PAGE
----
Spanish in Spain VS Spanish in Mexico in writing
Thread poster: IRENE PENNETTA

IRENE PENNETTA  Identity Verified
Italy
Local time: 07:57
Member (2014)
English to Italian
+ ...
Aug 17, 2016

Hello everyone!

I need your precious help.

My company requires the translation of a huge load of IT/banking contents from Italian to Spanish - more precisely, addressed to the Mexican banking market.

My point: is there any difference between Spanish in Spain and Spanish in Mexico, exclusively from the professional written production point of view?

I hope I didn't cover again the very same topic of some other message in here. I just found this one
El español en México y otras reflexiones sociolingüísticas http://www.proz.com/forum/linguistic_diversity/189632-el_español_en_méxico_y_otras_reflexiones_sociolingüísticas.html , but I don't speak Spanish at all

Thank you all


Irene


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Elías Sauza  Identity Verified
Mexico
Local time: 00:57
Member (2002)
English to Spanish
+ ...
Yes Aug 17, 2016

My answer is a definite Yes. I regularly adapt translations made for Spain to Mexican Spanish. When the translation involves jargon, the adaptation usually requires that much text be recast.

HTH


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IRENE PENNETTA  Identity Verified
Italy
Local time: 07:57
Member (2014)
English to Italian
+ ...
TOPIC STARTER
what about high profile written language? Aug 17, 2016

Hi Elías,

thanks for answering.
Do you think the same even if we talk about high professional written contexts?


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mughwI
United States
Local time: 01:57
English to Spanish
+ ...
Yes, definitely Aug 17, 2016

Particularly for specialized and/or marketing texts.

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MK2010  Identity Verified
United States
Local time: 23:57
Member (Jun 2017)
French to English
+ ...
This probably wouldn't come up... Aug 19, 2016

...in this kind of work, but obviously, one of the huge differences between Spanish from Spain and Spanish from Central and South America is that the latter don't use "vosotros," only "ustedes."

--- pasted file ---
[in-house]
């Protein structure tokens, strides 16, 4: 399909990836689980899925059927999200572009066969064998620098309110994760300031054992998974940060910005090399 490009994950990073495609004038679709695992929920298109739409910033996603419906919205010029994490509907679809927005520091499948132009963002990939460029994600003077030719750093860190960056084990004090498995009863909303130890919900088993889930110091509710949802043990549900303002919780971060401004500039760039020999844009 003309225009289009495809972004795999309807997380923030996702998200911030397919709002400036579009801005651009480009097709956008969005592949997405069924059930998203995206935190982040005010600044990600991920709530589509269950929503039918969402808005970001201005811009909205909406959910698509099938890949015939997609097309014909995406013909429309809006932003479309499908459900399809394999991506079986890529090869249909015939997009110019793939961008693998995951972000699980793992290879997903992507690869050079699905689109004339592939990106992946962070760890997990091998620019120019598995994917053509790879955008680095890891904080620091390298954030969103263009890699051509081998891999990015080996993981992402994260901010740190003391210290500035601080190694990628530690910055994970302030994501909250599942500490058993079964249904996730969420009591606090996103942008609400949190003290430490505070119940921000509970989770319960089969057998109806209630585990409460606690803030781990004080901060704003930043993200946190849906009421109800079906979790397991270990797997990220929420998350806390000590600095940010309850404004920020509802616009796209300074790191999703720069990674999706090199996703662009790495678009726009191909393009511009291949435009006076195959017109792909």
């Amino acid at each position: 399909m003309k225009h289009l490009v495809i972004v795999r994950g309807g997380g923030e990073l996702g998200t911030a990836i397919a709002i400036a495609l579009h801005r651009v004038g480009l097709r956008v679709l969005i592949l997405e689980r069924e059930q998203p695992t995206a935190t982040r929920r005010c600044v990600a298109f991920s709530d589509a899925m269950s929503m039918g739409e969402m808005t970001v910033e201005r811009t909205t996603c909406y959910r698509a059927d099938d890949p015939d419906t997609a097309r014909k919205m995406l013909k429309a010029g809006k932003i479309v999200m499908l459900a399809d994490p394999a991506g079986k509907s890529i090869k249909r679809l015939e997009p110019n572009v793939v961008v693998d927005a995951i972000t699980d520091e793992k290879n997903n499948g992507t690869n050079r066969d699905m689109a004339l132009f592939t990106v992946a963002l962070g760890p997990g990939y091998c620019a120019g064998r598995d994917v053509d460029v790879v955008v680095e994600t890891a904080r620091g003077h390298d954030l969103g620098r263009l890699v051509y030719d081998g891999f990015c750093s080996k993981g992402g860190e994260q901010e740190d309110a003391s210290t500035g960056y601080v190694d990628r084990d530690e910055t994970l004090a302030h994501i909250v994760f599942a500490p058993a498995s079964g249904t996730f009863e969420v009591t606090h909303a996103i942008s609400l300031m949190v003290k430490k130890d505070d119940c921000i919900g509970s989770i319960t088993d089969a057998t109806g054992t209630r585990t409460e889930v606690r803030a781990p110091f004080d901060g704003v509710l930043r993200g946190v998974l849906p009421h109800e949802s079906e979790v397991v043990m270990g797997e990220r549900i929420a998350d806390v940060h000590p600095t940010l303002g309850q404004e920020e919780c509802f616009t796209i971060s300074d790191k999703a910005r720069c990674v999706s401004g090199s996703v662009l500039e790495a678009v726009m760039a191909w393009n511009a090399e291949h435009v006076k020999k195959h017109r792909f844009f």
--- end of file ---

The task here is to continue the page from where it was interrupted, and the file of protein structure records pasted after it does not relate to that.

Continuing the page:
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mughwI
United States
Local time: 01:57
English to Spanish
+ ...
Actually... Aug 19, 2016

Mexico is in North America.

One thing to take into consideration regarding the OP's question is that most large corporations (financial institutions included) localize their material specifically for Mexico.

In my experience, it is not uncommon to see three different versions, one for each Spanish-speaking region (Spain, Latin America, and Mexico).


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Álvaro Espantaleón  Identity Verified
Spain
Local time: 07:57
Member (2015)
English to Spanish
+ ...
Short answer Aug 19, 2016

No. Take the project

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Juan Martín Fernández Rowda  Identity Verified
United States
Local time: 22:57
English to Spanish
+ ...
Are there any differences between en-US and en-GB? Aug 19, 2016

And that's your answer...

I suggest you check with an expert that can actually look at your content and advise in order to make an informed decision.

[Editado a las 2016-08-19 21:25 GMT]


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Balasubramaniam L.  Identity Verified
India
Local time: 11:27
Member (2006)
English to Hindi
+ ...
Spanish and English in North America are not comparable Aug 20, 2016

Juan Martín Fernández Rowda wrote:
Are there any differences between en-US and en-GB?
And that's your answer...


I don't think we can compare the two Englishes across the Atlantic with the two (or many) Spanishes across the Atlantic. English was brought into the US and Canada by native speakers of English from the UK, especially Ireland, from where they exodused (to Tom: my coined term, don't go into a fit) to the new territories in North America to escape persecution by Britain and famines induced by British exploitation of Irish resources. Ireland it must be remembered was the first colony of Britain where it perfected the nitty-gritties of colonialism and imperialism, and the Irish responded by fleeing in droves to the new lands in northern America. They were in sufficient numbers and there was much back and forth between Ireland and North America to maintain living contact between the two English-speaking communities, which helped maintain grammatical equivalence between the two and linguistic divergence happened much more slowly and to a minimal extent.